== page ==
We have more acronyms for your increased state of general confusion. The AR5 is coming up (Assessment Report 5) to be relapsed by the IPCC in 2013 (Intergovernmental Panel on Climate Change.) This generation’s report will look at newly created scenarios that more appropriately simulate atmospheric physics than the current scenarios. Scientists are leaving behind the somewhat policy based scenarios for the new batch that simply states trajectories and end, or the physical amount of greenhouse gases in our sky at a given point, rather than speculating on the 28 or so previous scenarios that looked at emissions and socioeconomic world evolution
This is good thing in that it allows for a better view of the science to be made. it is more simple and to the point. The CO2e level is easily measured and modeling related to the scenarios is more easily described than with the previous system.. These scenario families will no longer have the A1B, A1FI type of designations but will be more simple and more descriptive.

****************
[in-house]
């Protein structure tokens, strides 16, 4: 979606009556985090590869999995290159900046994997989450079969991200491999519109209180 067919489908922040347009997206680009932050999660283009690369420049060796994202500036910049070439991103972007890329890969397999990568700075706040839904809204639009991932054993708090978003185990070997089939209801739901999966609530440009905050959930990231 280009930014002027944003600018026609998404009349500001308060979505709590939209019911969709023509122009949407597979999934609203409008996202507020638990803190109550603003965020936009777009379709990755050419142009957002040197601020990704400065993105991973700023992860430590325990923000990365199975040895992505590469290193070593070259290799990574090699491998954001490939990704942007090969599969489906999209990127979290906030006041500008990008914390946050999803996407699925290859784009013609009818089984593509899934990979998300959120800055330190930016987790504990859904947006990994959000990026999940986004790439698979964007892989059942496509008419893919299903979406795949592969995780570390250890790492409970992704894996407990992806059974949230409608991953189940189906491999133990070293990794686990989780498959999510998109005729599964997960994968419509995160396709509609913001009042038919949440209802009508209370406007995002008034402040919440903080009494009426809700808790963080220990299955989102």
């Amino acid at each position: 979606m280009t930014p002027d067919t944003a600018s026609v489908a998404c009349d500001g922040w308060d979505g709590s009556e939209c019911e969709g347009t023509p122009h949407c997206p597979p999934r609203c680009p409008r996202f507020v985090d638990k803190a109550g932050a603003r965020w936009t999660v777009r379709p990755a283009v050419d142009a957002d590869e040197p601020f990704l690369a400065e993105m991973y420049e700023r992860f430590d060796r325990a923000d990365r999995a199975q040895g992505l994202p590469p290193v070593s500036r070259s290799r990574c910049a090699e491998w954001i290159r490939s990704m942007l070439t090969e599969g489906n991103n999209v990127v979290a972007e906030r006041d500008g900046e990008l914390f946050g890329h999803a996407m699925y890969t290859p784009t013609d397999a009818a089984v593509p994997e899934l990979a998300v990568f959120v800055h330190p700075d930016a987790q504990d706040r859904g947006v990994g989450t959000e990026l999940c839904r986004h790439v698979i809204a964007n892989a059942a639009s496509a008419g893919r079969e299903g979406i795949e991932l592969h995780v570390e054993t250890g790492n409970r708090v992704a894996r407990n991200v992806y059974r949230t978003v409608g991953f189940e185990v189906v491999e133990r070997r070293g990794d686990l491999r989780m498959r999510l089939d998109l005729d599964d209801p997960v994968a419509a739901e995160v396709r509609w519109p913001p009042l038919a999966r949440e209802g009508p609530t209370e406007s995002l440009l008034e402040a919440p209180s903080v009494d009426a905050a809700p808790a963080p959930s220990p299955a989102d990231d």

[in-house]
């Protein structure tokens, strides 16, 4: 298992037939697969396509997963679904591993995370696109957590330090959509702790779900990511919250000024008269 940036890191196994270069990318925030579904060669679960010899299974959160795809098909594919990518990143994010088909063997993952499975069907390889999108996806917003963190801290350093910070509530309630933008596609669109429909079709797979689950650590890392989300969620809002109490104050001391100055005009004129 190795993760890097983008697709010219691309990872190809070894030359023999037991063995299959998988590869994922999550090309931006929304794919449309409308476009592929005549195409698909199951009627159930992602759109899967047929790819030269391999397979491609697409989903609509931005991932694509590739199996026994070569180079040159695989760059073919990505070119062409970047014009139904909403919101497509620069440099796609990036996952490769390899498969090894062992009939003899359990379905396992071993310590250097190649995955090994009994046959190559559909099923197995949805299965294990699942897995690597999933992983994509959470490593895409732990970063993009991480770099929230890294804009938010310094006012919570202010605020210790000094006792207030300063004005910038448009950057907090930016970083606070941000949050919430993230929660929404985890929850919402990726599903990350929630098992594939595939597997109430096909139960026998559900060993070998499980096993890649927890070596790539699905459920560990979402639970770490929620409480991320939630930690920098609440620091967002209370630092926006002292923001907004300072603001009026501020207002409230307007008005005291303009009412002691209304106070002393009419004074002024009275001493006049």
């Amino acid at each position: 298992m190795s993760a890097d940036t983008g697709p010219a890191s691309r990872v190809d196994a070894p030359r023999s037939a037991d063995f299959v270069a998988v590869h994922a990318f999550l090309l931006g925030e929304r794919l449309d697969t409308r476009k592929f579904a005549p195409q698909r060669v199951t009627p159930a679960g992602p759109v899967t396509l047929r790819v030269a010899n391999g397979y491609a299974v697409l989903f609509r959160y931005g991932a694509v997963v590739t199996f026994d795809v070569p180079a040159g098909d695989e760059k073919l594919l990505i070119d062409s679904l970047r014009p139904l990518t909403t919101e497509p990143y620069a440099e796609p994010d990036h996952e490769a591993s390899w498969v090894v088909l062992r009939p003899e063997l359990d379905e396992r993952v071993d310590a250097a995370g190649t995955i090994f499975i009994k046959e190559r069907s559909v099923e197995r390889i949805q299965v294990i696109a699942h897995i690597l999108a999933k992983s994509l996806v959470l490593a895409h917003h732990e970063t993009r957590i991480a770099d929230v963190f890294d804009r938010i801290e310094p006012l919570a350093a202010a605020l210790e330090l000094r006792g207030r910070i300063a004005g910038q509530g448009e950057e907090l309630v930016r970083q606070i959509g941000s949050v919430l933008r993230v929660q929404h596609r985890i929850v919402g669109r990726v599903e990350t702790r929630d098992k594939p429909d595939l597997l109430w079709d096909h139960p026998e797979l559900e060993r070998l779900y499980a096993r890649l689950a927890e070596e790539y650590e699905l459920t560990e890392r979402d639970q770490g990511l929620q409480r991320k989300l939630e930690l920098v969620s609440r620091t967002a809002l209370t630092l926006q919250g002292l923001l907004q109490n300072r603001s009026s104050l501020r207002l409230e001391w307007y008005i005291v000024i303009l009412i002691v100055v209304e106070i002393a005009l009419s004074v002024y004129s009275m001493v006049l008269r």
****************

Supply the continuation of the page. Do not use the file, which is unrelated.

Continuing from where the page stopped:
This new system is made up of RCP Scenarios (Representative Concentrations Pathways): RCP 2.6, RCP 4.5, RCP 6.0 and RCP 8.5. They are more descriptive in that for example, the RCP 4.5 scenario projects for 4.5 w/m2 (watts per square meter) radiative forcing in 2100. The scenario’s 4.5 W/m2 means roughly 525 parts per million carbon dioxide in the atmosphere (currently, CO2 concentrations are climbing through 390 parts per million). Most importantly, 525 ppm CO2 corresponds to about 650 ppm CO2e. the little "e" stands for equivalent, or the equivalent greenhouse gas forcing in CO2 equivalents when all greenhouse gases are taken into consideration. CO2e includes, methane, ozone, and the myriad other greenhouse gases emitted by man.
RCP 2.6 2.6 w/m2 500 ppm CO2e The best case scenario: CO2e rises to 500 ppm before leveling off at 450 ppm Compares to the B1 Scenario CO2e of 640 ppm
RCP 4.5 4.5 w/ms CO2e rises to 525
RCP 8.5 8.5 w/m2 1464 CO2e Compares to A1FI Scenario at 1360 CO2e